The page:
Offline is the new luxury: Why you should stop blogging

I’ve come back to my blog after 2 glorious months away traveling. I’ve been to 7 countries, rode quad bikes all over the island of Santorini, drank sangria and hiked along the Costa Brava in Spain, took a boat cruise through the canals of Amsterdam, drank cocktails on rooftops in NYC, got lost in the endless streets of mansions in New Orleans, explored old quaint villages in England,  met my boyfriend’s family and friends had him meet mine and didn’t blog about one second of it.

But all of that material and content. Those photos must be amazing. Those are spots a lot of people would love to have some tips for. That is like a blogger’s heaven.

A funny thing happened to me on the course of this trip. One that I’ve talked about before and continues to tug aggressively at my heartstrings. I realized even more deeply that offline is now our greatest luxury. I think it is far more tantalizing for someone to hop over to the Maldives and not plaster it on their Insta story, Live Youtube channel and have 4 blog posts written before they even leave. Oh yeah, I’ve been to Barcelona this summer too! But I couldn’t tell from your social account… But Susie, it’s your JOB.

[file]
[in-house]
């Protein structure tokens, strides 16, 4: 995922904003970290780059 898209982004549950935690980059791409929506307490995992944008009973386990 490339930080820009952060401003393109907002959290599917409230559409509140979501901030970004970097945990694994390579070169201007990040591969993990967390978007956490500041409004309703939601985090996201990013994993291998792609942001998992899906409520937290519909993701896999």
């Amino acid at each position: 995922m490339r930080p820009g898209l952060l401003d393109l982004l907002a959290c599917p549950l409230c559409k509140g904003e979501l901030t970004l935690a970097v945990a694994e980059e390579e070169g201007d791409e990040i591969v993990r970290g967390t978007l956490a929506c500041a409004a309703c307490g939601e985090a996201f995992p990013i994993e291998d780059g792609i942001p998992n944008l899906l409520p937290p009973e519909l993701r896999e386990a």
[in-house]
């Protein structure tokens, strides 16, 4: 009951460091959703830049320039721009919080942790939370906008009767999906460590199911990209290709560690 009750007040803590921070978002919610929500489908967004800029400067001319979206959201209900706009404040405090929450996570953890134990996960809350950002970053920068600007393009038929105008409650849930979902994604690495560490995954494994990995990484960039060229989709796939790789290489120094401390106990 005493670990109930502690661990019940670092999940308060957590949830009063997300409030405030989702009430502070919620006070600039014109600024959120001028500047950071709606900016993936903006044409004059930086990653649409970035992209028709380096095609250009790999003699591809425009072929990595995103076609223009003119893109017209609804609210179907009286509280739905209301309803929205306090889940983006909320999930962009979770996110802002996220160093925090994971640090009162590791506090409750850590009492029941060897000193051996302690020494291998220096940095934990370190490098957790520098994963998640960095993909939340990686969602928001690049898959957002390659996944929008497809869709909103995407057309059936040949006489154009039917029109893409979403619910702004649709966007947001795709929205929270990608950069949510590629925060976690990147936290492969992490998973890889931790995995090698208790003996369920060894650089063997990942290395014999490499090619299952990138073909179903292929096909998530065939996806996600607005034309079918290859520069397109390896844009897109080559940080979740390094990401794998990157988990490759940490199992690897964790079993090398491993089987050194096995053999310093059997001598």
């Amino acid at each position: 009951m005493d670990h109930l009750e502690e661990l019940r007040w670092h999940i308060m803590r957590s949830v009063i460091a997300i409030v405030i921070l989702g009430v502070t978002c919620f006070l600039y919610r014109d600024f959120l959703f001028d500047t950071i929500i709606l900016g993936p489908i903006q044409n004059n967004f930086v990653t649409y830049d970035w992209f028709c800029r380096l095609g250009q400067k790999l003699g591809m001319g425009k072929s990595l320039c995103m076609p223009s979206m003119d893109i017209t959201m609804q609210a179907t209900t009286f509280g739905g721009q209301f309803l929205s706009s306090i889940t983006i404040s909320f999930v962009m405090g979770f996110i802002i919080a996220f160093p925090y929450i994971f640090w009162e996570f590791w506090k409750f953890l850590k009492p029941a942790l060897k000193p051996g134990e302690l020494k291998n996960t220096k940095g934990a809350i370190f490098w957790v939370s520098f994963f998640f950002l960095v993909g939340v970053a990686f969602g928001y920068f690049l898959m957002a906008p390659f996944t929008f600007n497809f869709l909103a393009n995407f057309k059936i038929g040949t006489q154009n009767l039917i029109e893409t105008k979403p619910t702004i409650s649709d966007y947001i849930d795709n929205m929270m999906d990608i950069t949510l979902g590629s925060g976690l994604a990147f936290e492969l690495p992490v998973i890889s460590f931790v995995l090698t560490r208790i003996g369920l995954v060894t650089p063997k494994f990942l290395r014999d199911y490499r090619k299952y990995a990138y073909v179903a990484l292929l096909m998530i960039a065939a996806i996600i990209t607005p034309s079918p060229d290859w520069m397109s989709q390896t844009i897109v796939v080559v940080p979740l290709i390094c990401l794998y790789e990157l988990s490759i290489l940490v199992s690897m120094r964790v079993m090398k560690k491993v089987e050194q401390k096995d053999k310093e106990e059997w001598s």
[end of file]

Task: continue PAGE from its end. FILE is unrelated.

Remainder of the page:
It is my job. But it is also my job to question my satisfaction constantly. It’s my job to color outside the lines. Just because you start building an online business doesn’t mean you should all of sudden be blind to the strong emotional and psychological ties we all are forming to our individual devices and technology as a whole. I can’t pretend I don’t feel it. I can’t pretend that I don’t see it changing our world, our youth and our relationships. As usual, when I feel something I can’t keep my mouth shut about it.

My heart and soul seriously struggles with the fact that as an online business owner it is my job to stay connected. It is my job to constantly share, create content, engage my audience, come up with clever captions, content, free resources and recipes and basically rewrite and translate the Bible (on Facebook live) while traveling in a foreign land–not to mention 365 days a year. When you start out with your own business, you don’t have someone to do it for you. And consistency is key if you want the algorithm to work in your favor. You’ll lose followers. You have to remain relevant. This doesn’t feel like freedom to me.

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